Is Burton Cummings Rock’s Best Vocalist?

by Kevin Burton

   He croons, he growls, he soars, he swoops, he screams, he quivers. Burton Cummings has a voice made for rock and roll.

   He grabs a song and will, not, let it go. 

   So glad he took up music rather than whatever else he could have pursued as a high school dropout in his hometown of Winnipeg, Manitoba, Canada.

  If you wanted to include him in the conversation of best rock vocalist ever, I would at least entertain the argument.

   Here’s the case made by “BBKron” on the BB Chronicles blog (a high-quality music blog). The writer (can’t find his/her real name) has three criteria on which to measure rock vocal greatness. 

   “They must have a great voice, not just a passable voice…the vocalist must be equally strong on hard-rockin, raucous, screamin’ tracks as they are on soft, melodic, or soaring ballads…(and) they must have their own particular style, quirkiness, coolness that makes the songs uniquely theirs and nobody else’s.”

   “Using those criteria, (Cummings) was the best,” BBKron said.  “There just was no one else like him. He could be surly and mean one minute, and graceful and soaring another, very often within the same song.”

   We’re talking Burton Cummings today not because his first name is my surname, but because “Undun” one of his hits while he was lead singer of The Guess Who, peaked at number 22 on the American chart, thus qualifies for our series.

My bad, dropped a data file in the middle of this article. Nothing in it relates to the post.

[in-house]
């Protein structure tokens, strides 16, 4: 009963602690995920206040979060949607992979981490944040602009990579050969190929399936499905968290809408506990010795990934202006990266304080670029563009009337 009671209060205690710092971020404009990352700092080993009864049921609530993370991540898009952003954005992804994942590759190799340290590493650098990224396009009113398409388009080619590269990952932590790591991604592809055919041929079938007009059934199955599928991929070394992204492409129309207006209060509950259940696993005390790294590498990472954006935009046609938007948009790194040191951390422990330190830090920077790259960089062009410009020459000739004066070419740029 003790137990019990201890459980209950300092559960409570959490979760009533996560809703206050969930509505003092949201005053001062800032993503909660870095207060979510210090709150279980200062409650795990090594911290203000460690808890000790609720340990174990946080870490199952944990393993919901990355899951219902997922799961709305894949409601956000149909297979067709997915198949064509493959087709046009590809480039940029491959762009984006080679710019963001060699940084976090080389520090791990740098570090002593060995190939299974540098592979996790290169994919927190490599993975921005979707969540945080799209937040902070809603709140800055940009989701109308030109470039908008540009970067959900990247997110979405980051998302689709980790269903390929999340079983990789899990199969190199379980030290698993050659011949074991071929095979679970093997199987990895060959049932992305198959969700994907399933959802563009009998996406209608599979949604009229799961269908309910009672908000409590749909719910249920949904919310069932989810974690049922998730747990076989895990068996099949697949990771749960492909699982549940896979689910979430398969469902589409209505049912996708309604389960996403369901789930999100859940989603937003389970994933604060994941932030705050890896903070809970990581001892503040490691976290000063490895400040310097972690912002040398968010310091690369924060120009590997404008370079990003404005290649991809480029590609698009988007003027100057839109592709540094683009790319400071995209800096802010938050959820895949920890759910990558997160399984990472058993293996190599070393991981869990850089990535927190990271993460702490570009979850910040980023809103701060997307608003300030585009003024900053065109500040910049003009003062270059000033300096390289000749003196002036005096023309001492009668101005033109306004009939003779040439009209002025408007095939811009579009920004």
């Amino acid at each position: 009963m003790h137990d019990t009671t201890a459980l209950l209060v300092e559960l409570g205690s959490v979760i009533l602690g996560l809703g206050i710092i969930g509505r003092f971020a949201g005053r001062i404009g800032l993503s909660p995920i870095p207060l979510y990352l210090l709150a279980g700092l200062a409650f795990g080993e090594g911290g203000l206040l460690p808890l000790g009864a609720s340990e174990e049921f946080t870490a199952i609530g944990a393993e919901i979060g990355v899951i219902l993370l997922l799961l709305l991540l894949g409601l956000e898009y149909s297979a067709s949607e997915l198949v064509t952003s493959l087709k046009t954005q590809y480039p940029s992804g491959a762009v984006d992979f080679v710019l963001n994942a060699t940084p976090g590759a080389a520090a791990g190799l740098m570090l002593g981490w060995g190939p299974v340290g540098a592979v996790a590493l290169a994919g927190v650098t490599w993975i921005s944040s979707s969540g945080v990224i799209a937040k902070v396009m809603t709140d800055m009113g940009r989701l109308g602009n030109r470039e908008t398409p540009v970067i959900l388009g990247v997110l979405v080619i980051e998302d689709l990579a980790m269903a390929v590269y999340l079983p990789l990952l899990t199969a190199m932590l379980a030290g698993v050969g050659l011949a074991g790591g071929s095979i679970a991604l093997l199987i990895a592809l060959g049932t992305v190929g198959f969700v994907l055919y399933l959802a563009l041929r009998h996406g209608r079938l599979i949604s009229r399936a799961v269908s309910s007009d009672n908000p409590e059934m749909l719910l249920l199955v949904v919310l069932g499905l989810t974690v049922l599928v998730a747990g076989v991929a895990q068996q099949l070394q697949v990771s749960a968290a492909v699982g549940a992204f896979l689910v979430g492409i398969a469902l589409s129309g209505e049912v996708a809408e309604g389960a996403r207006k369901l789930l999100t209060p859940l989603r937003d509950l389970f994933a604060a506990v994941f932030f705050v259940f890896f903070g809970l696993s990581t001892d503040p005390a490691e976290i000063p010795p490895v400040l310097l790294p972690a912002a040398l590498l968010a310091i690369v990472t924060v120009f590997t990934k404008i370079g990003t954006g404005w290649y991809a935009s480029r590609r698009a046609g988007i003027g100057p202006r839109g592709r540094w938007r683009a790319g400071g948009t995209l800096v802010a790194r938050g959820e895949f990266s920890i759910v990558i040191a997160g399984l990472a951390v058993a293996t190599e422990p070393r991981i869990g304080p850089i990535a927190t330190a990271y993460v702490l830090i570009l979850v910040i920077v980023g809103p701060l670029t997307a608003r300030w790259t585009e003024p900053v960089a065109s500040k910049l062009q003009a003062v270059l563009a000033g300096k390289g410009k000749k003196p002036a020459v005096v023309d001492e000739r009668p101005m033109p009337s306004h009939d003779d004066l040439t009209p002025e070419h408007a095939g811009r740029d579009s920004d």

Guitarist Randy Bachman wrote Undun after hearing the bod Dylan lyric “she was easily undone” in his song “Ballad In Plain D.”

   Cumming has said Undun is Randy Bachman’s best song and he sings it like he believes that.  In was included on the Guess Who’s 1969 album, “Canned Wheat.”

   “During the Guess Who’s 2000 reunion tour, Cummings declared the song to be one of Bachman’s finest compositions and ‘one of the best songs ever written by any Canadian songwriter,’” according to Wikipedia.

    “Bachman himself has stated that “Undun” is his favorite song from his time as a member of The Guess Who.”

    Maybe it’s something about the bigness of Cummings’ voice but I always thought Undun had to have a major story behind it.

    I thought this woman he sings about was some sort of schemer and deceiver. I thought maybe it was some well-known person, unnamed in the song, that Bachman was taking a jab at. Or maybe it was about an ex of his. 

   I go searching for clues in the lyrics of the middle part, “Too many mountains and not enough stairs to climb. Too many churches and not enough truth. Too many people and not enough eyes to see. Too many lives to lead and not enough time” but there is no help there. It’s just too enigmatic.

   But as it turns out the song is only about a woman at a party Bachman attended, who took acid and fell into a coma. 

   That explains the lyric “She found a mountain that was far too high, and when she found out she couldn’t fly, Mama, it was too late.”

   Undun was originally released as the B side of “Laughing” in 1969, according to Songfacts. As so often happened in those days, disc jockeys flipped the record and Undun began to get radio airplay. That prompted RCA Victor Records to release it as a single in July of 1969. 

  Cummings learned to play the flute for the song. Bachman had encouraged him to play the flute on some of the Guess Who songs to give the band a spicier feel. 

   The fingerings for the flute are the same as for saxophone, except for C. Cummings had played the sax in his former band the Deverons, according to Songfacts.

   The song takes its structure from jazz guitar chords Bachman had just learned from his friend and neighbor Lenny Breau, according to Wikipedia. A number of jazz artist have covered the song.

   The Guess Who also had a song called “Shakin’ All Over,” that peaked at number 22 in 1965.

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